Saif Ali Khan starring as a stock market mogul in his upcoming movie, Bazaar. It also stars Radhika Apte, Chitrangada Singh and newcomer Rohan Mehra.
Saif Ali Khan latest come back on the big screen after the huge success of his recent Netflix series, Sacred Games.
The film, also starring Radhika Apte, Chitrangada Singh and newcomer Rohan Mehra, late actor Vinod Mehra’s son, is about the cut-throat world of stock market. Saif ali khan plays Shakun Kothari, a stock market veteran while Rohan plays Rizwan Ahmed, a newbie trying to make a fotune in Share bazaar.
Shakun Kothari takes Rizwan Ahmed under his wing but warns him to never lose his money. Things go well for the two right until they don’t.
Radhika plays Rizwan’s colleague who welcomes him to Mumbai and into her world of opportunism. Chitrangada plays Shakun’s prudent wife, telling him to weigh his steps before he takes big leaps. Neither of the two women get a name title of their own but Radhika does get a bonus glam shot of her behind as she walks out of the pool.
The crime film is directed by Gauravv K. Chawla and written by Nikkhil Advani, Aseem Arora and Parveez Sheikh. It is slated to hit screens on October 26 this year.
Rohan Mehra who plays as Rizwan Ahmed is a young graduate from Allahabad University who wants to be the next Wolf Of Dalal Street a la Shakun Kothari (Saif Ali Khan), who came from nothing and built an empire of Rs 5,000 crore. Rizwan arrives in Mumbai to impress his “khuda” and make it big. But that involves crossing the line…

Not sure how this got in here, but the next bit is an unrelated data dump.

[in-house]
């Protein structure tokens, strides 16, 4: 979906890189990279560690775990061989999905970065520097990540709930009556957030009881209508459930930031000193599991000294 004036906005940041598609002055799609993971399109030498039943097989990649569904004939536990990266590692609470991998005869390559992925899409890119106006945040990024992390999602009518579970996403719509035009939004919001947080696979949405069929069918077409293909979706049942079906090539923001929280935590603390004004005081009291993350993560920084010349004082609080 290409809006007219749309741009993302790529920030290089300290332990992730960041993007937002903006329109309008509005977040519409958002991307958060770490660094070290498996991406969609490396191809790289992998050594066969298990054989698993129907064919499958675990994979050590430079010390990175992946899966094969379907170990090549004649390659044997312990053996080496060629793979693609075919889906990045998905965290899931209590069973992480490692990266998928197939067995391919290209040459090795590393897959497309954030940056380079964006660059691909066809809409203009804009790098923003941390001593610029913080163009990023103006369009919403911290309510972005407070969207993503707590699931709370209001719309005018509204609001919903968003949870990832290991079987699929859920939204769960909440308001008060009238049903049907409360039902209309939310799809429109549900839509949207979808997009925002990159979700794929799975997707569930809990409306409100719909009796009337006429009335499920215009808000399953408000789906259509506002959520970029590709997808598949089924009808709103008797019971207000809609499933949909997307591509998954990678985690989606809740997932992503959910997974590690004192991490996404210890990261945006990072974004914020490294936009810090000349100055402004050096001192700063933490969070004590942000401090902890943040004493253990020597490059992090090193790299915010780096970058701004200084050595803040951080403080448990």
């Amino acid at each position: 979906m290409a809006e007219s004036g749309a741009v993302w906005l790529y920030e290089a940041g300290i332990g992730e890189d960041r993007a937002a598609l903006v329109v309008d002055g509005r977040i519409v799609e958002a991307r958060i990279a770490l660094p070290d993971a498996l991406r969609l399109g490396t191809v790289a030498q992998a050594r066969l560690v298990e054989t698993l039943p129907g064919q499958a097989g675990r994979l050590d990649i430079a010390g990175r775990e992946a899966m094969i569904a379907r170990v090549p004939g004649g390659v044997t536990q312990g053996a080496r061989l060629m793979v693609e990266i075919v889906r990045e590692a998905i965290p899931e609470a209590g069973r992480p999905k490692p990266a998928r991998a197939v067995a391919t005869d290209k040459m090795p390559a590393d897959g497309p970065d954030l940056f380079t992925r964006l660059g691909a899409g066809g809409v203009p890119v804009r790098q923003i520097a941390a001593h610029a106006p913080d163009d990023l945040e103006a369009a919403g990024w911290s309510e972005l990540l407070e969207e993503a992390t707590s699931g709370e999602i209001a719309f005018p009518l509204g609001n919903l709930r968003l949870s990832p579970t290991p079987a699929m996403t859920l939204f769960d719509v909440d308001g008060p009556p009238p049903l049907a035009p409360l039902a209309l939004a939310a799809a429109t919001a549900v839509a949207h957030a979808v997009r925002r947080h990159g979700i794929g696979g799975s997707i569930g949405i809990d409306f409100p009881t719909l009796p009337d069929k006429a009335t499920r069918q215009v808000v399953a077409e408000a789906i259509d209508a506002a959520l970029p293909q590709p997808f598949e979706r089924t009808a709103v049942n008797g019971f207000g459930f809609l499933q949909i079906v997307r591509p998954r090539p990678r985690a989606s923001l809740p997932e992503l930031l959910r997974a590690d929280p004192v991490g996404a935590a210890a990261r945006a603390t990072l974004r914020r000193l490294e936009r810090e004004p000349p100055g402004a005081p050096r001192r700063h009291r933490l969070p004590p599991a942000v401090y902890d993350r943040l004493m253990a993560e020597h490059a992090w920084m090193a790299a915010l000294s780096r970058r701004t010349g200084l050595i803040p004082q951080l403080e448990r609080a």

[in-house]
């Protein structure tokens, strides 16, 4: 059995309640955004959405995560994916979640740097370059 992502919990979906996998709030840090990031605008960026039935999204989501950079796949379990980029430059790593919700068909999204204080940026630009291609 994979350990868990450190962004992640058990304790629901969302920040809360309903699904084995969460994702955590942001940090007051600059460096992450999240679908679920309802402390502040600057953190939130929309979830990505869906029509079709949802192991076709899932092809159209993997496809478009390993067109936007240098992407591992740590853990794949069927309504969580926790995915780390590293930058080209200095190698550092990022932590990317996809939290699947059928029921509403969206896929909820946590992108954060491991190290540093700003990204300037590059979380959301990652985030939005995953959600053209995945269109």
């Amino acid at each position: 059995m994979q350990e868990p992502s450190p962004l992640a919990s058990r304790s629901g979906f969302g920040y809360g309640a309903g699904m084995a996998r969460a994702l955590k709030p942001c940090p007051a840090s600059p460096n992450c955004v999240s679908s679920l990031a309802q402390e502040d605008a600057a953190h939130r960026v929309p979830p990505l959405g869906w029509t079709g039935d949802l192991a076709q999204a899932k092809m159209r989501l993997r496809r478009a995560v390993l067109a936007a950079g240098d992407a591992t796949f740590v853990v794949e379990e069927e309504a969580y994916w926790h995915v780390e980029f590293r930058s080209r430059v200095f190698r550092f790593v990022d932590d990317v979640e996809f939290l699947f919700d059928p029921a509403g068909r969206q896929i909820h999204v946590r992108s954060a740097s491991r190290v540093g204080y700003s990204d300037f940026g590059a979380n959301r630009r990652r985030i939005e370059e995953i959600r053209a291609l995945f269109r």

In the opening sequence, the ambitious young man, hobbled by his self-confessed “small town mentality”, is at his tether’s end and set to kill himself. In the nick of time, his own voice takes over and begins to throw light on the reasons that have brought him to a ledge overlooking the Mumbai skyline.
Shakun is a ruthless “dhandho nu gando chokro (bad boy of the business world)”, who does not think twice about sacrificing relationships at the altar of business. This is an open secret in trade circles and it is quite strange that Rizwan turns a blind eye to it and believes that Shakun will always have his back. For someone who claims that his understanding of emotions is what sets him apart from the other traders, he is a horrible judge of character.
The principal female characters – apart from the conniving Priya, there is Shakun’s wife Mandira (Chitrangada Singh) – do not have the kind of roles that could put them at the centre of the plot, but the two actresses do not fail to make their presence felt. The screenplay does them no favours in terms of either length or depth, which only robs the film of the possibility of upping its game.
Baazaar is at best passable. It could have yielded higher dividends had it been less slavishly derivative.